Sidechain Compression

Sidechain compression, aka ducking, is an audio effect typical in radio, pop, and dance music. In this compression, the presence of an audio signal decreases the level of another audio signal. Radio achieves this effect by lowering the volume of the second audio track when the first one begins to increase the volume or when it completes the overall process.

Some Examples of Sidechain Compression

As mentioned before, daily radio production routine employs sidechain compression with frequency. This effect is able to create a voice-over. A professional speaker reading a translation dubbs and ducks the foreign language of the original sound. When the translation begins, the ducking becomes active. In regards to music, producers usually apply the ducking effect in situations where the volume of one signal lowers by the presence of another signal. In essence, the ducked track is quieter when the ducking track gets louder.

How It Works

People associate this compression to a very specific use. When the user feeds a regular 4/4 kick drum into the sidechain input of a compressor with a high-ratio, a low-threshold, a fast-attack, and a medium-to-low release, the sound is prone to duck when the kick drum appears. This effect occurrs because the kick drum causes the compressor to reduce its levels every time a sound appears. When you combine the effect, any compressed sound mimics a pumping or sucking noise. It’s worth mentioning that, by applying sidechain compression to the whole track, the resulting effect might be pretty extreme.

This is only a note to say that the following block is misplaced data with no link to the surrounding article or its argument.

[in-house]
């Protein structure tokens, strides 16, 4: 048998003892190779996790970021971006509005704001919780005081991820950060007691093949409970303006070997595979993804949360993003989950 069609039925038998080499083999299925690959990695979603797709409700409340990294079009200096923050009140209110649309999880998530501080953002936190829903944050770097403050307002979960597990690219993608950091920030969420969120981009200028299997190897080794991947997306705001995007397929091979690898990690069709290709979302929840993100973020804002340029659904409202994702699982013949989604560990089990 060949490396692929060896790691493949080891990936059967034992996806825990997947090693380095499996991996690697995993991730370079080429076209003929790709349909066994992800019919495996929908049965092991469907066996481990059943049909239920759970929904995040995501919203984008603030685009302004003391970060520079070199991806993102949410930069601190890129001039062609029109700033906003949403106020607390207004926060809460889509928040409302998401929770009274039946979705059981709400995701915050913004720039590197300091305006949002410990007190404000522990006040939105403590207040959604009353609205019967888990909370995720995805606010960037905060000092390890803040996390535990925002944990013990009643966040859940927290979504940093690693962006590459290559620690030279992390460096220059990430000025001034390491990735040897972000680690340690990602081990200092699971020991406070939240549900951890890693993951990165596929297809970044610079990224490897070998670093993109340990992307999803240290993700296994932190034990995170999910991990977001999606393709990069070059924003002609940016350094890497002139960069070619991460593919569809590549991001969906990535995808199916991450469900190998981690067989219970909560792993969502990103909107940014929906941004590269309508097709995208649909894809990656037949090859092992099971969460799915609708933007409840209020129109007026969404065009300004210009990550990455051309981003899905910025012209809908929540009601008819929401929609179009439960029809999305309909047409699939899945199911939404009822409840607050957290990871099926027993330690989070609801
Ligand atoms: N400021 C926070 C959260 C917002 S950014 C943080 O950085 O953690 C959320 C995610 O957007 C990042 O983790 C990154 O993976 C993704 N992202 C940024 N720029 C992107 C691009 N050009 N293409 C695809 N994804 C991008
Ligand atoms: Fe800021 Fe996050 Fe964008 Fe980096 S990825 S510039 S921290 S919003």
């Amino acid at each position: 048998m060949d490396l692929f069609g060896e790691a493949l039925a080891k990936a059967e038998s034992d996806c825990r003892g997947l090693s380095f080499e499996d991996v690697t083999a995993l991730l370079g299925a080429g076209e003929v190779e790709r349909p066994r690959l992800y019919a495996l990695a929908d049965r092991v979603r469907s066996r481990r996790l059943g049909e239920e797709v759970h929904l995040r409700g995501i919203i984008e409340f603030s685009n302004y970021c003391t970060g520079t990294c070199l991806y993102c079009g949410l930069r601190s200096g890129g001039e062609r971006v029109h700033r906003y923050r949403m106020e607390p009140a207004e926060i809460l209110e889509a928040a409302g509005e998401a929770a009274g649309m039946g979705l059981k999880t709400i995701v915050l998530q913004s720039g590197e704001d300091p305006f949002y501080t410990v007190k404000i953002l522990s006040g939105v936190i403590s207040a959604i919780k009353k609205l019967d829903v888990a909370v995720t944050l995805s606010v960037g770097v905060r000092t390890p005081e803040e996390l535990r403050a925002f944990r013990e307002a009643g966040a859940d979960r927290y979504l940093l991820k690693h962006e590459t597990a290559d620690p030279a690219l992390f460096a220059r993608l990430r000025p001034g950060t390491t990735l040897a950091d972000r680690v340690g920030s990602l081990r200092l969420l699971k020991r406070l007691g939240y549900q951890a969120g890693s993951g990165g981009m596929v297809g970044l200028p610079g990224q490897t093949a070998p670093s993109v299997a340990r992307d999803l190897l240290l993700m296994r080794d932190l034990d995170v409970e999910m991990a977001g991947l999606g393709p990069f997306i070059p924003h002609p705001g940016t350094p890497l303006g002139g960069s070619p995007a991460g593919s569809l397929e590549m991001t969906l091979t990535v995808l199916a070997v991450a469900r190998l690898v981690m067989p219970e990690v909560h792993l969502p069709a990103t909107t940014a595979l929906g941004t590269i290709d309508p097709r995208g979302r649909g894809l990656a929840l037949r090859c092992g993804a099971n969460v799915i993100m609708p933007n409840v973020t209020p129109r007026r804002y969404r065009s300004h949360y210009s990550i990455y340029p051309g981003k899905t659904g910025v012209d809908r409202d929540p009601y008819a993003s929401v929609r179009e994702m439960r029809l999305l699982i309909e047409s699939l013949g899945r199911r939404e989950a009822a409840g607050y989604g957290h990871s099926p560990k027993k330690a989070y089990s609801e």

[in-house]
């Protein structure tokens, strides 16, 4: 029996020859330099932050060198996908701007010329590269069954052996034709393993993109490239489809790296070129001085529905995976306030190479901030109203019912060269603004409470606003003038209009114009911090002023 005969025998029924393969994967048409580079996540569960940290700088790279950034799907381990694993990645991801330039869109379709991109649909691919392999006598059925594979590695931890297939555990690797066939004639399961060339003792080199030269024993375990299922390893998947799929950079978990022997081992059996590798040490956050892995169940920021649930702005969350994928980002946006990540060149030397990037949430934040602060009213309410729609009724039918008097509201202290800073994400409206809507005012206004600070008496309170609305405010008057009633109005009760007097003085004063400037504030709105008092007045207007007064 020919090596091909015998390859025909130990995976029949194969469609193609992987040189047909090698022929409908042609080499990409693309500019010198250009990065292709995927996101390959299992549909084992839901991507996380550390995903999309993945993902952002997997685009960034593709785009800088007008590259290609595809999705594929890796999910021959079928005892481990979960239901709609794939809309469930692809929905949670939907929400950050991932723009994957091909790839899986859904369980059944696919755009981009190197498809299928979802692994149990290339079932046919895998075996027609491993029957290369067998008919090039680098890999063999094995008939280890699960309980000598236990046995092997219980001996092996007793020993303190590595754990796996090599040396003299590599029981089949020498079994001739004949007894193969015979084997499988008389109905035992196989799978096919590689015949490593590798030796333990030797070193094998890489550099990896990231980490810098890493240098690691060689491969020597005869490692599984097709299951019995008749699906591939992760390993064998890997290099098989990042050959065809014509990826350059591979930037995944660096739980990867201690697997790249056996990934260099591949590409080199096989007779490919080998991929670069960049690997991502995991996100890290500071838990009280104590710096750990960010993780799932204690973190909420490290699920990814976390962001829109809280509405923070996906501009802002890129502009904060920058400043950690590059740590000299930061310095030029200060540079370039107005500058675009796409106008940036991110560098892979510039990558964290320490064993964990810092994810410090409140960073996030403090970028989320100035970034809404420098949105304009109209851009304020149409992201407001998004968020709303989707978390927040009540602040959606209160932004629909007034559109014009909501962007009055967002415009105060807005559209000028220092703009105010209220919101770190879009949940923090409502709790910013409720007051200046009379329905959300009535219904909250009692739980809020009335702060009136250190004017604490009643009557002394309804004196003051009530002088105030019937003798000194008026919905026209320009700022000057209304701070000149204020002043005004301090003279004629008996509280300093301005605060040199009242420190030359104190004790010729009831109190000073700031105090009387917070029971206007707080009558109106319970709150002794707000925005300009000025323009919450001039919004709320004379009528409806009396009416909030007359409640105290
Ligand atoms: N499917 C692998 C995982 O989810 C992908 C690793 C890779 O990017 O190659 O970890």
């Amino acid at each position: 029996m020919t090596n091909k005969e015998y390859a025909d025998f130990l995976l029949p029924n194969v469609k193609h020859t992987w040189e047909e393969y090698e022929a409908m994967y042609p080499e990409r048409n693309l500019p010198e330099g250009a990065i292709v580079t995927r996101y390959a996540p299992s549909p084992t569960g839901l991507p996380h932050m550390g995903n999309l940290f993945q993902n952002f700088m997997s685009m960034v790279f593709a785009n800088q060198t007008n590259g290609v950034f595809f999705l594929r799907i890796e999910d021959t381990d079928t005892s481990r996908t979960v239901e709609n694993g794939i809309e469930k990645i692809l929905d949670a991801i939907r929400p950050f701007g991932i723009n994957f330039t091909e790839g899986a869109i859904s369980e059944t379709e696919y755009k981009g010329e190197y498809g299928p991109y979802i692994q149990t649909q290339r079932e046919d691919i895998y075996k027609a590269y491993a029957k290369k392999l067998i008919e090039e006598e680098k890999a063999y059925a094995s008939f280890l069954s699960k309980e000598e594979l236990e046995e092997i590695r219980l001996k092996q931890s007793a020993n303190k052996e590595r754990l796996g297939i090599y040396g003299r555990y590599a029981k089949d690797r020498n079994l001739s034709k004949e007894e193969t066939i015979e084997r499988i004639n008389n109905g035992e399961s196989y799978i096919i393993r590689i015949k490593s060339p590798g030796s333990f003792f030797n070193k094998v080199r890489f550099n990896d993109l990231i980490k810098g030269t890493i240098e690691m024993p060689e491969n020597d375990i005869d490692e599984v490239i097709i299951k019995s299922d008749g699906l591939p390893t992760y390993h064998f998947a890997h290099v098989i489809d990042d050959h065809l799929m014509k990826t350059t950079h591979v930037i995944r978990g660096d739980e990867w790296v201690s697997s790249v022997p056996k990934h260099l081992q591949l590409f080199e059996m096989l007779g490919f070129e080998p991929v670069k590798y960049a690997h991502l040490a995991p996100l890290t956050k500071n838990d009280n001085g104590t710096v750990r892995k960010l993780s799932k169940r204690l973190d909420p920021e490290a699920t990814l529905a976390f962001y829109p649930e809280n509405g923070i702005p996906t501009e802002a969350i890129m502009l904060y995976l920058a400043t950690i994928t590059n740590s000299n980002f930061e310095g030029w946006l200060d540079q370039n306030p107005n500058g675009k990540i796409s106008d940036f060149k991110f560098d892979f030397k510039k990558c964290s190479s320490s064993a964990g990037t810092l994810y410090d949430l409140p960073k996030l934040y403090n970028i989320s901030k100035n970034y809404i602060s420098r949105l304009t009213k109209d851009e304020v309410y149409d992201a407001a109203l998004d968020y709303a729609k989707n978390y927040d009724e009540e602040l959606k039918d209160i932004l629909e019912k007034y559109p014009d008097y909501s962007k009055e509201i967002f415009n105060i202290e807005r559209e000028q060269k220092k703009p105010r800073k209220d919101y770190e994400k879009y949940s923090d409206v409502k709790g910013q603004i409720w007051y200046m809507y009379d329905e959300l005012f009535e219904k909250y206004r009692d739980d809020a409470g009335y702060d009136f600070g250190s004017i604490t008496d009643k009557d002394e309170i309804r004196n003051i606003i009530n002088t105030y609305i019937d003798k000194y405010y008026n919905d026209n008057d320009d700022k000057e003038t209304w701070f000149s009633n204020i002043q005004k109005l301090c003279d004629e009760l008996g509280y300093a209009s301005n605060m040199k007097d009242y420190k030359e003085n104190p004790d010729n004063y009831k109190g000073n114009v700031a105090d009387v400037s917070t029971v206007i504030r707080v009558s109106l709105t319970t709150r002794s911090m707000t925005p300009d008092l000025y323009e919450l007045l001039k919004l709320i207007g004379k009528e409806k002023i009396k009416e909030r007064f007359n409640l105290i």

The sidechain compression effect might give the impression that the track is louder than it actually is. Both the human ear and a listening or recording device has limits regarding the loudness of sounds. Eventually, the sound might get distorted or overloaded, and the human ears tend to compress sounds that get louder. If the producer sets the sidechain compression in the right direction, it might have the same effect as the one achieved when listening to extremely loud noise. 

It’s natural for the human ears to mark a difference between the extremely loud effect and the sidechain compression effect. This situation is unique because it gives the impression that the listener is hearing something in a very loud and a very quiet volume simultaneously. A bigger mix is a useful side-effect of the sidechain compression process.